Additional requirements for distance learning outlined in the trailer bill include creating procedures for re-engaging students who are absent for more than 60% of instruction per week and providing academic supports for English learners and students who have fallen behind academically. Progress can be assessed through a variety of ways including evidence of online activities, assignment completion and contact between school staff and students or their parents.
According to Department of Public Health guidance, students should expect to wash their hands and have their temperature taken often. Staff and students in grades 3-12 must wear masks and younger students are encouraged to do so. Students must remain in small groups of classmates known as “cohorts” at all times. Signs and taped marks on the floor can be used to inform them which direction to walk in and where to stand in hallways and in the cafeteria.
Q: Since Gov. Newsom issued an executive order ordering Californians to “stay at home” in March, he has begun loosening those restrictions in phases. What does that mean for parents and children?
A: Initially, Californians were urged to leave home only for groceries, prescriptions, exercise or other “essential” business or activities and to stay at least 6 feet apart. Newsom’s order did not specify an end date.
He released a report card on May 4 that outlined four phases for reopening some businesses that allowed individual counties to reopen some businesses with modifications based on a county monitoring list. This process was replaced by the four-tiered color-coded system effective Aug. 31.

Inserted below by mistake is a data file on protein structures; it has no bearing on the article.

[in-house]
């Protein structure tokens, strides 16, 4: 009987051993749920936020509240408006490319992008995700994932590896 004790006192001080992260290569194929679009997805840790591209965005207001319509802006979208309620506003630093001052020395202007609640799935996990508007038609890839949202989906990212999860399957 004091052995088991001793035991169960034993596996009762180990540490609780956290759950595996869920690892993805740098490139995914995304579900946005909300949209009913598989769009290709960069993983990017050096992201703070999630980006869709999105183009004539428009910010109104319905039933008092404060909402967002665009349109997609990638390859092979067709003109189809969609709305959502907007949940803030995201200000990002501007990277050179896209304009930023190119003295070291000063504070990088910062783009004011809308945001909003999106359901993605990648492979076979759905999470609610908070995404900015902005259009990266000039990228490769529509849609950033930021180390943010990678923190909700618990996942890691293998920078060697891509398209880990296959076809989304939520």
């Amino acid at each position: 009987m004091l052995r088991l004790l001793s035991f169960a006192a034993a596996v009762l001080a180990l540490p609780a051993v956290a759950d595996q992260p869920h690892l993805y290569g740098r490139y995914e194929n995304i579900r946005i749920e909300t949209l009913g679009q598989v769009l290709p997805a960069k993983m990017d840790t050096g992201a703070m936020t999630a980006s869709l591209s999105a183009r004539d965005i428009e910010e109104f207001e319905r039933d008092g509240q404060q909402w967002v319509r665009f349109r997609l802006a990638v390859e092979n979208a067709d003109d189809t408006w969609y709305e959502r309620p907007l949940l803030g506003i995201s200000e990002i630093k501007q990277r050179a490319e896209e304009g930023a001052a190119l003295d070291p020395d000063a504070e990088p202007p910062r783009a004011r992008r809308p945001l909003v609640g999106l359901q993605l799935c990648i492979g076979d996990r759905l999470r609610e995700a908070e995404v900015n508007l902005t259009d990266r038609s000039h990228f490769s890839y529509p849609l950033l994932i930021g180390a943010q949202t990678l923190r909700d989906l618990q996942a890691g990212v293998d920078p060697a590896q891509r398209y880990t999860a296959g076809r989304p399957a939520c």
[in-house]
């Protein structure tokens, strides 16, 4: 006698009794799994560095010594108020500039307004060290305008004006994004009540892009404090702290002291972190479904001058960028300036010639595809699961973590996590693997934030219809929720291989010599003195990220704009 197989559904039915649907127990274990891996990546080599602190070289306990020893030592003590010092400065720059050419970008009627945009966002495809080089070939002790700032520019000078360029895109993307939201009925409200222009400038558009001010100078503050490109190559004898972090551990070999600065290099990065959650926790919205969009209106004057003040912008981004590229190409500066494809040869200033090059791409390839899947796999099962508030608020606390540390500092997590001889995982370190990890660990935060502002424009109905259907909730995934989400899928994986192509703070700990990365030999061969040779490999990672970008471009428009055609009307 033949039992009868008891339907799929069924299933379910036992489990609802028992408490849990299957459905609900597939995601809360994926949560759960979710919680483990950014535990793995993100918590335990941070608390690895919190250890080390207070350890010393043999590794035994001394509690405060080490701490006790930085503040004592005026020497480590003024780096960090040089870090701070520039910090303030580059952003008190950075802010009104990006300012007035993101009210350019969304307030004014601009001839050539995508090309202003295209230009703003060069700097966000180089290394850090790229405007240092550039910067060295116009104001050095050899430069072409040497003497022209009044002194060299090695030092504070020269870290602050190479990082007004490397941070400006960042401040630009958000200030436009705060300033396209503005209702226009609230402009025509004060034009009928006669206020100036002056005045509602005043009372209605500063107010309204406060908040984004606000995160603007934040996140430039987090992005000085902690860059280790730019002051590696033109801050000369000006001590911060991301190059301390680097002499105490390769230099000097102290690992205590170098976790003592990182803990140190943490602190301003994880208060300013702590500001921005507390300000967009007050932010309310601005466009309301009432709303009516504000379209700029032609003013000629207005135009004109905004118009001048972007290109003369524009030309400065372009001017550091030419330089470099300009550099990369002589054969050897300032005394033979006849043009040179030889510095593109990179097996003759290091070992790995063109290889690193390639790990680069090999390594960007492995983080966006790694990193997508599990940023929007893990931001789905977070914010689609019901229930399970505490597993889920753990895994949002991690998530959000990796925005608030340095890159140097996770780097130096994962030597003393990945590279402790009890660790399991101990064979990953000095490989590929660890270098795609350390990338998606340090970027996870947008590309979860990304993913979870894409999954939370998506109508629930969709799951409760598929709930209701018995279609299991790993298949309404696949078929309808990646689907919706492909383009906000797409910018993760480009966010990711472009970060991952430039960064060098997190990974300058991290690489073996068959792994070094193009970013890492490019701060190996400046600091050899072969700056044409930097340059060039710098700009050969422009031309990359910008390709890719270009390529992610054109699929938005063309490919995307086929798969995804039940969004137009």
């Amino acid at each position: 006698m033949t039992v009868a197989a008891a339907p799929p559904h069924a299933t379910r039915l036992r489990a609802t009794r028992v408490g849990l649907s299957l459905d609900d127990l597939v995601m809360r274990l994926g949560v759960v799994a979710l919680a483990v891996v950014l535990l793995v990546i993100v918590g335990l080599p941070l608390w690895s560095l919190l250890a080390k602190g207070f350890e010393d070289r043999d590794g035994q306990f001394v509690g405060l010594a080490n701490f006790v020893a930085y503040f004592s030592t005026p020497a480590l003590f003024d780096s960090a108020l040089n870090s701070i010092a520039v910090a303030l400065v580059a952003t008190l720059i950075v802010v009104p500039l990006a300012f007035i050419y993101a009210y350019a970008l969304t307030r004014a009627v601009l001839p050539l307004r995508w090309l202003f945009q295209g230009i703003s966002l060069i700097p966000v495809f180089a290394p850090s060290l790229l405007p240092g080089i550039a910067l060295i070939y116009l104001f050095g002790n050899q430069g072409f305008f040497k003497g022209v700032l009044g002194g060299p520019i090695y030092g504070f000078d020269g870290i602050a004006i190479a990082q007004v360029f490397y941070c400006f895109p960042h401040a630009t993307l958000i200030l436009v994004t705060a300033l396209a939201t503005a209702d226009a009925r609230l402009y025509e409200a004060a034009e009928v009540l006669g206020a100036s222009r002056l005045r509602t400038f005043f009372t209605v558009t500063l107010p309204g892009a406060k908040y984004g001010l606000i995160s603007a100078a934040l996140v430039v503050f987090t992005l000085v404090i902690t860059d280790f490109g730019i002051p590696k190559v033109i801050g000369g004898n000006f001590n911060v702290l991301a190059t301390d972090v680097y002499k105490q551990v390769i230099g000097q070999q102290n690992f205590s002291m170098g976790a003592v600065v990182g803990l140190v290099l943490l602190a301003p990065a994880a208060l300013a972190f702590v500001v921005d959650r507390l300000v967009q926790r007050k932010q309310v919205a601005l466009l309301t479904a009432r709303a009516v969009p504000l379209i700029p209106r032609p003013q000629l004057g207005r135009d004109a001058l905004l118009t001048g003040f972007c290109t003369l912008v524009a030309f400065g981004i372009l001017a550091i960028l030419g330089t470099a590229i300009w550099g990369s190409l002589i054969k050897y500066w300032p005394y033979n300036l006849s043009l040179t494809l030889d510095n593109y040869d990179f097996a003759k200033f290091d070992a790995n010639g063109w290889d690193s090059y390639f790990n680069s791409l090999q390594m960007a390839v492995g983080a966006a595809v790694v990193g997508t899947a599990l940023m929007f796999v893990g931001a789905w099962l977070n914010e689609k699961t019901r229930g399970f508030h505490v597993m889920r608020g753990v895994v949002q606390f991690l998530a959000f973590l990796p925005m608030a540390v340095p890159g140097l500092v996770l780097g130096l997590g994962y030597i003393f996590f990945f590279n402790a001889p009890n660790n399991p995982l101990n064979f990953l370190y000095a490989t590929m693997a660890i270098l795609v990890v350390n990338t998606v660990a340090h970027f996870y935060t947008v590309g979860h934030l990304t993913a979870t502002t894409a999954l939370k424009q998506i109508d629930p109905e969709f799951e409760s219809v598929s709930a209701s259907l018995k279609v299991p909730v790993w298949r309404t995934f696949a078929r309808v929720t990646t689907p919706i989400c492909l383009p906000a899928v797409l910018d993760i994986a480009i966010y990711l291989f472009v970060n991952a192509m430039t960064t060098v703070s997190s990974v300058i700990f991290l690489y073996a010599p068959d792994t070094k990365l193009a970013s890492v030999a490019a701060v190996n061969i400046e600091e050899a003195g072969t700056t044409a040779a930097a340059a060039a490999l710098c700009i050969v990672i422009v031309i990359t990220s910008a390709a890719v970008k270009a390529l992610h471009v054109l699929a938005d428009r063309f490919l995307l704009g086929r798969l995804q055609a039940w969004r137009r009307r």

The state released initial guidance for schools on June 5. On June 18, the state began requiring that people wear face masks outside their homes in most settings, except for children ages 2 and under and those with certain medical conditions.
Quick Guide: What California’s color-coded county tracking system means for schools
Quick Guide: How has the pandemic altered California’s school accountability reforms?
Gov. Newsom’s “Stay at Home” Executive Order, March 19, 2020.
Gov. Newsom’s Executive Order for Closed Schools, March 13, 2020.
Guidance for Schools, California Dept. of Education.
For the latest developments in education, go here.
Q: What are schools supposed to offer parents and children in 2020-21?
A: California schools are required to provide 180 days of instruction per year (175 days for charter schools). However, the minimum number of instructional minutes have been reduced, in an effort to offer teachers more flexibility during distance learning.
Previously, the typical minimum number of instructional minutes per day was: 200 for kindergarten, 280 for grades 1 to 3; 300 for grades 4 to 8, and 360 for high school. For the 2020-21 school year, the daily requirements have dropped to 180 minutes for kindergarten, 230 for grades 1 to 3, and 240 for grades 4 to 12. However, the state is not setting requirements stating how many minutes should be “synchronous,” or live, versus “asynchronous,” or delivered via online platforms or recorded videos that are not live.
The state has created a coronavirus website at www.covid19.ca.gov with an education page that includes links to guidance for K-12 schools and colleges and universities, as well as links to other resources for families and educators. And the California Department of Education has created a Coronavirus Response and School Reopening Guidance website with numerous resources.
Q: What about grading students’ work?
A: It is up to local districts to decide whether or not to issue grades, but most will at the very least grade students using pass/no pass or credit/no credit. Due to the coronavirus, the California State University and the University of California agreed to accept credit/no credit or pass/fail for courses taken in 2019-20, including the A-G course sequence needed for admission, with no impact to grade point averages. The California Department of Education has released guidance on grading and graduation requirements here. Here’s an EdSource Quick Guide on grading.
Q: Are teachers taking attendance in 2020-21?
A: California bases funding to schools on average daily attendance, but districts won’t lose money if some students don’t participate in distance learning. However, schools are still required to track and report student participation.
Q: Will students still be required to take the state’s standardized Smarter Balanced tests in math and English language arts in grades 3-8 and 11 in spring 2021?